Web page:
Think of China, and what comes to mind? Cheap land, cheap labor, and low manufacturing costs. One does not imagine that high-tech industries such as biotechnology and nanotechnology would be a priority for a government still struggling to feed its population. Yet, since 1993 the Chinese government has provided substantial backing to develop a national expertise in biotech and life sciences, thanks to early support from then vice premier Zhu Rongji.

Shanghai is at the head of this initiative. The city has set up a high-tech industrial park at Zhangjiang, in the fast-growing Pudong New Area east of the city of Shanghai, to nurture startups and foreign-invested ventures in biotech, pharmaceuticals, and life sciences. And just down the road in WuXi is the home of one of the country's top-performing biotech firms: WuXi PharmaTech. The Fast 500 Asia, a ranking of the fastest-growing technology companies in the Asia Pacific region,...


As China's biotech center, Shanghai offers key attractions to international biotech firms. Among them is increased spending. In the past, it was said that Chinese R&D was all about development, as the government pushed for its startups and offshoots to generate revenue. That's changing as the government understands the importance of investing in research. Between 1997 and 2002, it doubled its investment to $9.9 billion. That still left China's combined private and public spending on R&D at 1.29% of its gross domestic product (GDP), roughly half that of the United States, which spent 2.7% of GDP on R&D in 2002. But it was a huge leap from the 0.6% China spent in 1996.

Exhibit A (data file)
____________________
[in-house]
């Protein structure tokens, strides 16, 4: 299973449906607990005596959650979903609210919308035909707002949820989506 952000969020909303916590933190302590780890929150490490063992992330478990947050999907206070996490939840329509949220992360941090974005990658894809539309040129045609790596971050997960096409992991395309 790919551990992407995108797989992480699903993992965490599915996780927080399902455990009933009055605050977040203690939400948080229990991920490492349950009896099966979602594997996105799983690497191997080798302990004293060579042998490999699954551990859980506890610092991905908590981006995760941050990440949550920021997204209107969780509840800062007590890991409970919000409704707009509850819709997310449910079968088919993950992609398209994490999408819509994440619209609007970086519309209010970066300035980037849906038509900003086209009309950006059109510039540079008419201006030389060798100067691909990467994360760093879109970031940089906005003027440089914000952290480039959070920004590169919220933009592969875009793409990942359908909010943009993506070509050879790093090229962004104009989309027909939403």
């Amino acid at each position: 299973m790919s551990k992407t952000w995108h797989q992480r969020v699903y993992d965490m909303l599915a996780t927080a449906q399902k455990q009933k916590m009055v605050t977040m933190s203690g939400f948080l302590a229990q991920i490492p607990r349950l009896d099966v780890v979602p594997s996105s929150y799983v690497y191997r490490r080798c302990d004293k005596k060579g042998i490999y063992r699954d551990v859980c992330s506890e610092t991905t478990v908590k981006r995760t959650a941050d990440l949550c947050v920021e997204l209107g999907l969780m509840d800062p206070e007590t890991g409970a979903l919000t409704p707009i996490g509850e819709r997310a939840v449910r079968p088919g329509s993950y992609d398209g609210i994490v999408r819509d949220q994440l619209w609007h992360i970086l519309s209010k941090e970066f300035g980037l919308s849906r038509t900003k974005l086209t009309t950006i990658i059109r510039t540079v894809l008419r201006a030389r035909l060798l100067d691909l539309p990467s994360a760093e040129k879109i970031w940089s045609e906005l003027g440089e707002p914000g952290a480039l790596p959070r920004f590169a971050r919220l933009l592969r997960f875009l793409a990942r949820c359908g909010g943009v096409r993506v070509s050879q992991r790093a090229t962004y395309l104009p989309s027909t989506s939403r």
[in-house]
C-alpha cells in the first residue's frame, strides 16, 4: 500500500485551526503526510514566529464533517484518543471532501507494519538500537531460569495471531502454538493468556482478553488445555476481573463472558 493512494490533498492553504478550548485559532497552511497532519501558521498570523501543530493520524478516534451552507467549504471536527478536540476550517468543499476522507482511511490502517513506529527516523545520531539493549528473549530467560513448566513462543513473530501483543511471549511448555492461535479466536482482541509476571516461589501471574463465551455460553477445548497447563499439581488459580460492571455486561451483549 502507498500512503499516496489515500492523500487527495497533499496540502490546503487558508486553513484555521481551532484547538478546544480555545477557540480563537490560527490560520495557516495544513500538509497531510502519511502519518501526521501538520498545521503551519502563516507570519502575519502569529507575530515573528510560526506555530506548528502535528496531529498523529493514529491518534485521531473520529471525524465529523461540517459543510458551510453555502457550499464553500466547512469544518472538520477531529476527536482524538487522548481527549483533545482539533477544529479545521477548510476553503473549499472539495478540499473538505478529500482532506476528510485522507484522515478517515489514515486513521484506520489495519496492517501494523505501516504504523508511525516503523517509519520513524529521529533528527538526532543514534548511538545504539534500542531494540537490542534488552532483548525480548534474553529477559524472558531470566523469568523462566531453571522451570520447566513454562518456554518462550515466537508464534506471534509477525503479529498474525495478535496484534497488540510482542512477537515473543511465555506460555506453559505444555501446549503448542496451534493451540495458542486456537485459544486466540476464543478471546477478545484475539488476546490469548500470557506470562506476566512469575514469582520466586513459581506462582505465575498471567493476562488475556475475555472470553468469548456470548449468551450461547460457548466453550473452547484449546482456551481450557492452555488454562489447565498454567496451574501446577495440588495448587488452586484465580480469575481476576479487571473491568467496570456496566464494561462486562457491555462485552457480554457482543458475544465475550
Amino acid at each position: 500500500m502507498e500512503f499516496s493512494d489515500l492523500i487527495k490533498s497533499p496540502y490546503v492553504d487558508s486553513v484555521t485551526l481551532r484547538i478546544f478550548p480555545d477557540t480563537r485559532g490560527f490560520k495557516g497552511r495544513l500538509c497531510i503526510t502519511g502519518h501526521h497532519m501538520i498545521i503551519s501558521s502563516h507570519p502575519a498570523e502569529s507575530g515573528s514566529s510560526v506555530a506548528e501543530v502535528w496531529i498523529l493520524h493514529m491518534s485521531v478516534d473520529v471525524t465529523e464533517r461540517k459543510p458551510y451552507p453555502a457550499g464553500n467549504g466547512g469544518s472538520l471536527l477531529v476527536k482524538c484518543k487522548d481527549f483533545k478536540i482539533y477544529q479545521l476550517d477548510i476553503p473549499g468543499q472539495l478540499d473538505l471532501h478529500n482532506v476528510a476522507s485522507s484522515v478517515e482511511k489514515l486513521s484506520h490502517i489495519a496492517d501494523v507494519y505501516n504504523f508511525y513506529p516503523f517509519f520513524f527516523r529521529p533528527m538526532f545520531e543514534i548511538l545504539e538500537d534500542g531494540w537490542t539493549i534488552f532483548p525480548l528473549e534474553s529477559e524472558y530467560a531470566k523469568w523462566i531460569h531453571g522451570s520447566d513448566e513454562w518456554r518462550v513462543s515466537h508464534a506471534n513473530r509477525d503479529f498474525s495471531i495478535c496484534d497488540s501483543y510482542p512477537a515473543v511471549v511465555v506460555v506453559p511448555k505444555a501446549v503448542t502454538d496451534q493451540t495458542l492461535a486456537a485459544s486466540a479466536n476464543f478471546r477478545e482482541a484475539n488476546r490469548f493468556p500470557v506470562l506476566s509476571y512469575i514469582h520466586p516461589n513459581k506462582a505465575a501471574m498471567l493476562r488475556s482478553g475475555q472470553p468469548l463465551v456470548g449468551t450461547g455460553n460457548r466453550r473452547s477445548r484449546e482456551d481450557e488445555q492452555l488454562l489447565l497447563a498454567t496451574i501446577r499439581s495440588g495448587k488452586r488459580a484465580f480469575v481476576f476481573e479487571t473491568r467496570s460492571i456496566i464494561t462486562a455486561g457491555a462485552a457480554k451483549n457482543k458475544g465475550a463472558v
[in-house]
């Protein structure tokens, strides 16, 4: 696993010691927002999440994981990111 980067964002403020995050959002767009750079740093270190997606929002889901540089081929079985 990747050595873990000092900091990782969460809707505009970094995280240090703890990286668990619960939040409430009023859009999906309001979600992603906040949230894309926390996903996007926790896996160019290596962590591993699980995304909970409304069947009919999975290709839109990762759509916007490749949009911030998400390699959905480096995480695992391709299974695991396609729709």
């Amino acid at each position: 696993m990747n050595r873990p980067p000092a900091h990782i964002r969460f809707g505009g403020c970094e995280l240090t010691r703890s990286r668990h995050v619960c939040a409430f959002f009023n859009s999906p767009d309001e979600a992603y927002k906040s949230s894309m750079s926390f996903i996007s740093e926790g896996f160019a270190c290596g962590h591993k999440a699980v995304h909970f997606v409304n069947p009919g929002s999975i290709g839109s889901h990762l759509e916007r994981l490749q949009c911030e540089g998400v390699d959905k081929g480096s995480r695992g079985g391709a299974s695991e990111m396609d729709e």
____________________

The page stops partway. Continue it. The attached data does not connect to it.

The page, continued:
The National Science Foundation now ranks China as the world's third-largest investor in biotech R&D, after the United States and Japan, in terms of purchasing-power parity dollars. Ernest Preeg, author of The Emerging Chinese Advanced-Technology Superstate, forecasts that even if the growth rate of Chinese R&D slows to just two-thirds its former rate, China will be spending 2.1% of its GDP on research by 2010.

China is also investing in people. The number of science and engineering PhDs that China produced totaled 8,153 in 2003, almost double the figure for 1996. China is still dwarfed by the United States, although the number of US doctoral degrees earned in science and engineering fell from 27,243 in 1996 to 25,509 in 2001, the last year for which competitive figures are available. And labor is cheaper: Scientists in China earn roughly 30% less than their US counterparts who have equivalent levels of schooling and education. Setting up facilities in China is far cheaper too, as are research operating costs.